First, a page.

Leticia, Colombia 🇨🇴 Gringo's Guide
The Amazon Jungle Calls You...
If I had to describe Leticia using only three words, they would be:
The place is certainly not like anything else you will encounter anywhere else in the world.
It's not even like the other ports along the Amazon, partly because it's the only Colombian port.
I can't say for sure how long you will want to stay in Leticia, but it's certainly worth checking out as part of your nomad journey.
Let’s dig in!
Leticia, Amazonas, Colombia 🇨🇴
Leticia is actually part of an area where Colombia, Brazil and Peru all meet together.
The city of Leticia itself has around 33,000 people in total living in it.
Right across the border, Tabatinga in Brazil has another 67,000 or so. And on the other bank of the Amazon River, the Peruvian town of Santa Rosa has less than a thousand people.
There really are no suburbs here. These towns have all been carved out of some of the world's densest jungle, so they are pretty compact. Civilization ends abruptly with the last house on the edge of the rainforest.
If you like cold and dry weather, you are permanently out of luck in Leticia:
Honestly, the times I was there, I never once even saw the humidity below 90 percent. It does get quite a bit nicer at night, however.
Also, this is the rainforest, and rain it will. The numbers on the above charts speak for themselves. Even the least rainy months will still get several inches of the water from the sky.
Come here prepared for it to rain at any time.
It's recommended to bring boots that won't get soaked in the rain, and appropriate rain gear, especially if you are going outside the city centers.
Why Visit Leticia, Colombia?
Who doesn't want to see the Amazon River in real life? Trust me, it's impressive.
You'll meet a lot of very cool people and cool cultures
The dating scene is surprisingly good here
The food and the flora and fauna are super unique
It's also surprisingly cheap to stay in Leticia
There is one major downside to Leticia and surrounding areas, however. The internet and phone service is less than stellar. It can vary from day to day, but it's generally very slow. This is unfortunately a potential deal-killer, I know, especially for longer stays in Leticia.
If you are planning on coming, I recommend you come when you can do work that isn't super internet-dependent, or just make a vacation out of it.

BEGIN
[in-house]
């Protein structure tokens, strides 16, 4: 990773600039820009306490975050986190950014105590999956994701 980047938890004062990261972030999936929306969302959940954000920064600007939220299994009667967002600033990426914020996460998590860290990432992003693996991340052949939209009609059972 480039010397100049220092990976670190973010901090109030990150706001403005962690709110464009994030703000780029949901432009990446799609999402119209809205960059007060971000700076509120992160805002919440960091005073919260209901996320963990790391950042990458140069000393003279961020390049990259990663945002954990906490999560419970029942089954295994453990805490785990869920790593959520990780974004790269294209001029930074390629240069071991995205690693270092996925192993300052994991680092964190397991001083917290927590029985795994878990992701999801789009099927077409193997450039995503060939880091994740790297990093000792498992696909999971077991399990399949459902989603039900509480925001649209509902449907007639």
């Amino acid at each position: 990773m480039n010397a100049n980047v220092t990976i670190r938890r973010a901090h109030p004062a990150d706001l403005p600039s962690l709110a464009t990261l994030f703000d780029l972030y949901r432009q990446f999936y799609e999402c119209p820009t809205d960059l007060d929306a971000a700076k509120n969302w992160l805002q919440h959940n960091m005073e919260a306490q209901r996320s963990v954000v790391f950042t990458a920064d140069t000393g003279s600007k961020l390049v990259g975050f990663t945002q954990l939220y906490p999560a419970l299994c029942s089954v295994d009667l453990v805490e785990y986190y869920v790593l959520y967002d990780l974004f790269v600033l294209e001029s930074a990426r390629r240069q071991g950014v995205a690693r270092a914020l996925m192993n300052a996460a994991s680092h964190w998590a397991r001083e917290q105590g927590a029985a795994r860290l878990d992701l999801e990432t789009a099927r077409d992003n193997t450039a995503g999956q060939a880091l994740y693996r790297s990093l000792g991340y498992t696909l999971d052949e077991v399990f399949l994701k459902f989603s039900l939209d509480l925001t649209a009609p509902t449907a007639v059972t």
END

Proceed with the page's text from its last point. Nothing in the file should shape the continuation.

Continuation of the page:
How to Get to Leticia, Colombia 🇨🇴
There's no way to reach Leticia by road, at all.
You can come into Bogotá and catch a flight from there. It usually costs between 400-600,000 COP for a one-way ticket.
The flight will take almost exactly two hours each way.
Likewise, Tabatinga in Brazil has its own airport. You can only go back and forth from Manaus here, though. In almost every case, it's going to be way cheaper and more convenient just to fly through Bogotá:
The only other way in and out of Leticia — and all the towns along this part of the Amazon — is to take a slow boat up or down river.
This option doesn't appeal to me, and probably won't appeal to most of the people reading this. Travel times are long, conditions are far from comfortable, and it's surprisingly expensive!
More for curiosity's sake, this is what's out there on the river in that part of the world. If anyone actually got the bug to make this journey, they'd probably start in Iquitos, Peru and make their way downriver:
Just the short leg on the left of the map from Iquitos to Leticia takes almost 12 hours, and the cost is 100 Peruvian Soles, or about $28 USD. The journey from there to Manaus takes at least four whole days, and from Manaus back it would be even longer, since it's upriver.
If you plan on visiting anywhere in this region, make sure you have your yellow fever vaccine, just in case.
If you don't have it already, get it at least a couple weeks before getting on that plane. This is both because it can take that long for the vaccine to take full effect, and also, sometimes you get a bit sick after getting it.